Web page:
© Julia Stoschek Collection Berlin, WangShui, From its mouth came a river of high-end residential appliances, 2018, Einkanal-Video, Wasser. Videostill. Courtesy of the artist

© Julia Stoschek Collection Berlin, WangShui, From its mouth came a river of high-end residential appliances, 2018, Einkanal-Video, Wasser. Videostill. Courtesy of the artist

1km² Berlin – The Language of Speculation, 2019 (Filmstill), Guerilla Architects in cooperation with Philine Schneider und Shahrzad Rahmani, Performer Alicia Agustin, Production offscreen

1km² Berlin – The Language of Speculation, 2019 (Filmstill), Guerilla Architects in cooperation with Philine Schneider und Shahrzad Rahmani, Performer Alicia Agustin, Production offscreen

Positions Berlin Art Fair 2018 © Clara Wenzel-Theiler.

Positions Berlin Art Fair 2018 © Clara Wenzel-Theiler.

Sonia Gomes, Aninhado, 2019, Courtesy of Mendes Wood DM São Paulo, Brussels, New York. Copyright of the artist,  Photo by Bruno Leão.

Sonia Gomes, Aninhado, 2019, Courtesy of Mendes Wood DM São Paulo, Brussels, New York. Copyright of the artist, Photo by Bruno Leão.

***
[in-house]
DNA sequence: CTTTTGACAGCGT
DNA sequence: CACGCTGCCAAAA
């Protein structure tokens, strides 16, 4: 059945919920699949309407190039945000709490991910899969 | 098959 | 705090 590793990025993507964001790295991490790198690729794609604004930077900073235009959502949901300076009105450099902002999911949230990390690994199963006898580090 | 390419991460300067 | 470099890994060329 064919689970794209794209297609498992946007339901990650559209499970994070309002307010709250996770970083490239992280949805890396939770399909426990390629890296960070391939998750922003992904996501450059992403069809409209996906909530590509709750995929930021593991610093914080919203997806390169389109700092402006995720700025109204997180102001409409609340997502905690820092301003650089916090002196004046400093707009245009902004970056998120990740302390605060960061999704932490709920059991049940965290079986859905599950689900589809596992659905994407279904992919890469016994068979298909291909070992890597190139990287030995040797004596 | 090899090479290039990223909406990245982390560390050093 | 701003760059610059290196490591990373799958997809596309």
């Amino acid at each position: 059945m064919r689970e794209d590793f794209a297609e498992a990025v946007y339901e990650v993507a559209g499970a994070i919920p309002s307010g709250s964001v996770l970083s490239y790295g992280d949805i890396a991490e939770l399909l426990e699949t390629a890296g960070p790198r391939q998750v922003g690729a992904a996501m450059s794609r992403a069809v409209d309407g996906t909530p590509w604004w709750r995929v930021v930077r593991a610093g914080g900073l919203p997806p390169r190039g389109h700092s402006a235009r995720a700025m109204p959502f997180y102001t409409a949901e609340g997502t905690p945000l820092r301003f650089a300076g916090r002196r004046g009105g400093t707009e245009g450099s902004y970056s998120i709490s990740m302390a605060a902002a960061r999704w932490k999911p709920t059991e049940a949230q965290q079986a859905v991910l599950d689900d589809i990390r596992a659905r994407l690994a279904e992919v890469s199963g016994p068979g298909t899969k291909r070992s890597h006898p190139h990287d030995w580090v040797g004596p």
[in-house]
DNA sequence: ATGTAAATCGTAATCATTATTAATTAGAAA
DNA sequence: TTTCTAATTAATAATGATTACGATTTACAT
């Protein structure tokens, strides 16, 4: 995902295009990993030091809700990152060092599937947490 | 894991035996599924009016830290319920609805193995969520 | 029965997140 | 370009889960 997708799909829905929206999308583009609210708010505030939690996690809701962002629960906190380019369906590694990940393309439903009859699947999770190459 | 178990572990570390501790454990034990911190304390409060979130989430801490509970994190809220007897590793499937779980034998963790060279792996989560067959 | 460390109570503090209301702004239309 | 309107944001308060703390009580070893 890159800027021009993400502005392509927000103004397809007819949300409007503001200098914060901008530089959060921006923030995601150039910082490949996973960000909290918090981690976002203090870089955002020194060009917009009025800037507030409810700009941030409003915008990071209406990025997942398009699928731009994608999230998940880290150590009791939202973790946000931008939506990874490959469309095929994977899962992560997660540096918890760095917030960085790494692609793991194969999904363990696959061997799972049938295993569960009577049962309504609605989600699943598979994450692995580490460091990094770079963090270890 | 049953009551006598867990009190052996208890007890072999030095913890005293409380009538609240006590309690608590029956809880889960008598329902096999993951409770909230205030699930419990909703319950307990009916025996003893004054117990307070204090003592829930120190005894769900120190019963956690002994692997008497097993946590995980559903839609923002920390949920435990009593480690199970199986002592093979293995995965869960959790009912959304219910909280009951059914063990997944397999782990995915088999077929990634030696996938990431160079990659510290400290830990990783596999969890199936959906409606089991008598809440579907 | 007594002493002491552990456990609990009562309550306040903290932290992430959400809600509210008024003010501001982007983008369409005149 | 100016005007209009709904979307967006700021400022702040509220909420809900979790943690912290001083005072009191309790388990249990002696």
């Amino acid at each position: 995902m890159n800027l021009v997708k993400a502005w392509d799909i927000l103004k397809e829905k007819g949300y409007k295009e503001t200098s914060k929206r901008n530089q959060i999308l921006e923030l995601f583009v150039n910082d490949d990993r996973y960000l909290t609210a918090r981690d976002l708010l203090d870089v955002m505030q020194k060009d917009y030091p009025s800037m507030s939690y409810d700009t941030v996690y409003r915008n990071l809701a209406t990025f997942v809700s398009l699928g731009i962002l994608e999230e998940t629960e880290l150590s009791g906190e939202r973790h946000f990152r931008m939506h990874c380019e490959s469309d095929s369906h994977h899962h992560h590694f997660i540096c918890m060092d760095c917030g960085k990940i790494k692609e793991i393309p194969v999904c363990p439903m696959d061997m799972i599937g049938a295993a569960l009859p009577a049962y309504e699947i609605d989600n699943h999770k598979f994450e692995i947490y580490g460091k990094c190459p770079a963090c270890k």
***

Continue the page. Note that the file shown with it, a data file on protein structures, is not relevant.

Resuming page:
Ulrike Ottinger, Allen Ginsberg, 1966, Puzzle, Acryl auf Pressspan, 85 × 115 cm, photo by Francis von Stechow.

Ulrike Ottinger, Allen Ginsberg, 1966, Puzzle, Acryl auf Pressspan, 85 × 115 cm, photo by Francis von Stechow.

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Berlin

Borders Past and Present at Berlin Art Week

Thirty years after the fall of the Berlin wall, the city’s contemporary art scene reflects its lasting impression on the city and the world.

The eighth edition of Berlin Art Week took place September 11-15. Two fairs, 15 private collections, 17 museum and exhibition venues, 20 selected project spaces, and numerous galleries came together in a robust five-day program exploring the political, social, and urban development since the fall of the Berlin wall in 1989.

As a solute to the DIY spirit of Berlin, we rang in the city’s art week at an unsanctioned exhibition, “Busch, Volume 1. AVUS” (September 11—15). Far west of anything “happening” at the abandoned racetrack auditorium, AVUS Tribüne, abuts the autobahn. The audience can see the cars whiz by through the gaps in the temporary wall which was the backdrop for a singer DJ duo. Under the stairs, art hangs where concessions were once sold.